What: By and large, airline stocks had a terrible April. But one oft-overlooked airline escaped the carnage. In fact, shares of top regional airline company SkyWest (NASDAQ:SKYW) soared 17.6% during the month, according to data provided by S&P Global Market Intelligence.
So what: Nearly all of SkyWest's gains last month came on April 29, the day after the company issued its Q1 earnings report. That's what happens when you blow away all expectations.
In Q1, SkyWest posted earnings per share of $0.52, doubling up the average analyst estimate of $0.25. That was nearly triple its EPS of $0.18 from Q1 2015. SkyWest's earnings have been on a strong upward trajectory for more than a year now. In 2015, EPS rebounded to $1.98 from just $0.14 a year earlier.
SkyWest has benefited lately from its position as one of the only regional airlines with enough pilots to take on new business. That doesn't mean it's growing. Instead, SkyWest has been able to add new, high-margin flying contracts as unprofitable (or marginally profitable) contracts to fly older 50-seat jets have expired. This has led to huge earnings growth despite stagnant to declining revenue.
SkyWest has also significantly improved its operational performance relative to two years ago. This has allowed it to earn larger performance bonuses from its mainline airline partners.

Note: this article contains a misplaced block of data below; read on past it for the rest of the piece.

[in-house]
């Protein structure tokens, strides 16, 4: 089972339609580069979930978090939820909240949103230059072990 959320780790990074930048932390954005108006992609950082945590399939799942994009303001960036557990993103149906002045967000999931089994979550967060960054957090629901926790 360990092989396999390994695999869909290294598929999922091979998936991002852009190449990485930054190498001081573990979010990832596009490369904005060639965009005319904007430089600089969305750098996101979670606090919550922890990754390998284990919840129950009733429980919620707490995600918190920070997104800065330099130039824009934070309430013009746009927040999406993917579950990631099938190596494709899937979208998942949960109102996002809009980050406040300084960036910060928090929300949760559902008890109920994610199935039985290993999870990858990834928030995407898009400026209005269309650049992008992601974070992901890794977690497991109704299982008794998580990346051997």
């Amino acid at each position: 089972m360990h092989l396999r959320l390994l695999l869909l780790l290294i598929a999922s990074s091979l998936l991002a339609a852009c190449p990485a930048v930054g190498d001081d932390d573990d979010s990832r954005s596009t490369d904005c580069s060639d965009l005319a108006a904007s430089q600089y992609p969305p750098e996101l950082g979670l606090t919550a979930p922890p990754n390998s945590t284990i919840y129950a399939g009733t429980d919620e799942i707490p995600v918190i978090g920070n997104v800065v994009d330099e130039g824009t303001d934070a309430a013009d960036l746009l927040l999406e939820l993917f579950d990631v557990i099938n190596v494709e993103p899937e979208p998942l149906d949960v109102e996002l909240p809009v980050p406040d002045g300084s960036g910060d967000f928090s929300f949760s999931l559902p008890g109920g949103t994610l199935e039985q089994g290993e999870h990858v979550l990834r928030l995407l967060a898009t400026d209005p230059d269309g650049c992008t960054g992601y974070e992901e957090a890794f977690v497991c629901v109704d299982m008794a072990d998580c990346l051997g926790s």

Now what: SkyWest's earnings will likely remain on an upward trajectory throughout 2016 and 2017, as it adds dozens of new, highly desirable E175 regional jets to its fleet.
The risk for investors is that the regional airline pilot shortage will hit home a few years later, as SkyWest will eventually run out of low-margin contracts to wind down. At that point, it could be forced to significantly increase pilot pay or drop profitable contracts in order to match its flying commitments with the supply of pilots.
With this ever-looming threat of future margin pressure, investors shouldn't get too excited about the strong earnings trajectory at SkyWest today.
Adam Levine-Weinberg has no position in any stocks mentioned. The Motley Fool has no position in any of the stocks mentioned. Try any of our Foolish newsletter services free for 30 days. We Fools may not all hold the same opinions, but we all believe that considering a diverse range of insights makes us better investors. The Motley Fool has a disclosure policy.